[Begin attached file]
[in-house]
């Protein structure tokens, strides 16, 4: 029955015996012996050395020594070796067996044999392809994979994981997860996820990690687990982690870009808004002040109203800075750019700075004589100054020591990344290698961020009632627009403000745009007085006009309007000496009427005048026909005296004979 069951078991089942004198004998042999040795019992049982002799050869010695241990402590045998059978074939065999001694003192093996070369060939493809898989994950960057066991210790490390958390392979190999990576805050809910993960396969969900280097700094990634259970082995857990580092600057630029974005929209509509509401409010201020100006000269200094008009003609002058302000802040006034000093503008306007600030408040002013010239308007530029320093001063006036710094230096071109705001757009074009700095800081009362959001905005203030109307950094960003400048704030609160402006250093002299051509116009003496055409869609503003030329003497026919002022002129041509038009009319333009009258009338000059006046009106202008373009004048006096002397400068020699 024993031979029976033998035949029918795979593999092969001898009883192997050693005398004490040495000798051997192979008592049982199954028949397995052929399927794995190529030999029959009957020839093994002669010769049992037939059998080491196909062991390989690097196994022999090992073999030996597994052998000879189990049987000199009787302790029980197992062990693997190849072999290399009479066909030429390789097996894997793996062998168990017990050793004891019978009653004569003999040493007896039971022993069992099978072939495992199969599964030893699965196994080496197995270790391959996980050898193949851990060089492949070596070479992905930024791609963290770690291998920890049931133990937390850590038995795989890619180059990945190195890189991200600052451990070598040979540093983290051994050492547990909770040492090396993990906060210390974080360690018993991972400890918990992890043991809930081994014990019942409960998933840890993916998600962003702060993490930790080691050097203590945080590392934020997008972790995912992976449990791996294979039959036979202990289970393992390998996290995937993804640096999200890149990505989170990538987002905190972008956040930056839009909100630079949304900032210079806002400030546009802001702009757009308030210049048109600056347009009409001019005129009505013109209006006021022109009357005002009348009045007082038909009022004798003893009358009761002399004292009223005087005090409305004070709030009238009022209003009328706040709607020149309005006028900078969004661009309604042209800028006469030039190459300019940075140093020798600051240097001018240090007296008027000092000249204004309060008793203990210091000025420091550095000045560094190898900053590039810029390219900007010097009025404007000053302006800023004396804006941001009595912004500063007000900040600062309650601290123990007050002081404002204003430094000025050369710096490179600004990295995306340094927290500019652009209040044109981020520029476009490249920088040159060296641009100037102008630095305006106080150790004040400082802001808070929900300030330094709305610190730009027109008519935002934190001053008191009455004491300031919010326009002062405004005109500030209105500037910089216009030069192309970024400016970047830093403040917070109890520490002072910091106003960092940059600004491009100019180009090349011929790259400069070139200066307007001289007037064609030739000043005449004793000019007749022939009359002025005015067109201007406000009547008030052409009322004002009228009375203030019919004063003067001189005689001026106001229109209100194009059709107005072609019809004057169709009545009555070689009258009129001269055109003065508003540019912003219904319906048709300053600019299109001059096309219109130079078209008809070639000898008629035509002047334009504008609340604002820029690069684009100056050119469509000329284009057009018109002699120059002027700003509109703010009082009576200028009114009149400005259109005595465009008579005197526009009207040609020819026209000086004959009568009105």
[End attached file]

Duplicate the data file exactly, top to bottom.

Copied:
[in-house]
């Protein structure tokens, strides 16, 4: 029955015996012996050395020594070796067996044999392809994979994981997860996820990690687990982690870009808004002040109203800075750019700075004589100054020591990344290698961020009632627009403000745009007085006009309007000496009427005048026909005296004979 069951078991089942004198004998042999040795019992049982002799050869010695241990402590045998059978074939065999001694003192093996070369060939493809898989994950960057066991210790490390958390392979190999990576805050809910993960396969969900280097700094990634259970082995857990580092600057630029974005929209509509509401409010201020100006000269200094008009003609002058302000802040006034000093503008306007600030408040002013010239308007530029320093001063006036710094230096071109705001757009074009700095800081009362959001905005203030109307950094960003400048704030609160402006250093002299051509116009003496055409869609503003030329003497026919002022002129041509038009009319333009009258009338000059006046009106202008373009004048006096002397400068020699 024993031979029976033998035949029918795979593999092969001898009883192997050693005398004490040495000798051997192979008592049982199954028949397995052929399927794995190529030999029959009957020839093994002669010769049992037939059998080491196909062991390989690097196994022999090992073999030996597994052998000879189990049987000199009787302790029980197992062990693997190849072999290399009479066909030429390789097996894997793996062998168990017990050793004891019978009653004569003999040493007896039971022993069992099978072939495992199969599964030893699965196994080496197995270790391959996980050898193949851990060089492949070596070479992905930024791609963290770690291998920890049931133990937390850590038995795989890619180059990945190195890189991200600052451990070598040979540093983290051994050492547990909770040492090396993990906060210390974080360690018993991972400890918990992890043991809930081994014990019942409960998933840890993916998600962003702060993490930790080691050097203590945080590392934020997008972790995912992976449990791996294979039959036979202990289970393992390998996290995937993804640096999200890149990505989170990538987002905190972008956040930056839009909100630079949304900032210079806002400030546009802001702009757009308030210049048109600056347009009409001019005129009505013109209006006021022109009357005002009348009045007082038909009022004798003893009358009761002399004292009223005087005090409305004070709030009238009022209003009328706040709607020149309005006028900078969004661009309604042209800028006469030039190459300019940075140093020798600051240097001018240090007296008027000092000249204004309060008793203990210091000025420091550095000045560094190898900053590039810029390219900007010097009025404007000053302006800023004396804006941001009595912004500063007000900040600062309650601290123990007050002081404002204003430094000025050369710096490179600004990295995306340094927290500019652009209040044109981020520029476009490249920088040159060296641009100037102008630095305006106080150790004040400082802001808070929900300030330094709305610190730009027109008519935002934190001053008191009455004491300031919010326009002062405004005109500030209105500037910089216009030069192309970024400016970047830093403040917070109890520490002072910091106003960092940059600004491009100019180009090349011929790259400069070139200066307007001289007037064609030739000043005449004793000019007749022939009359002025005015067109201007406000009547008030052409009322004002009228009375203030019919004063003067001189005689001026106001229109209100194009059709107005072609019809004057169709009545009555070689009258009129001269055109003065508003540019912003219904319906048709300053600019299109001059096309219109130079078209008809070639000898008629035509002047334009504008609340604002820029690069684009100056050119469509000329284009057009018109002699120059002027700003509109703010009082009576200028009114009149400005259109005595465009008579005197526009009207040609020819026209000086004959009568009105």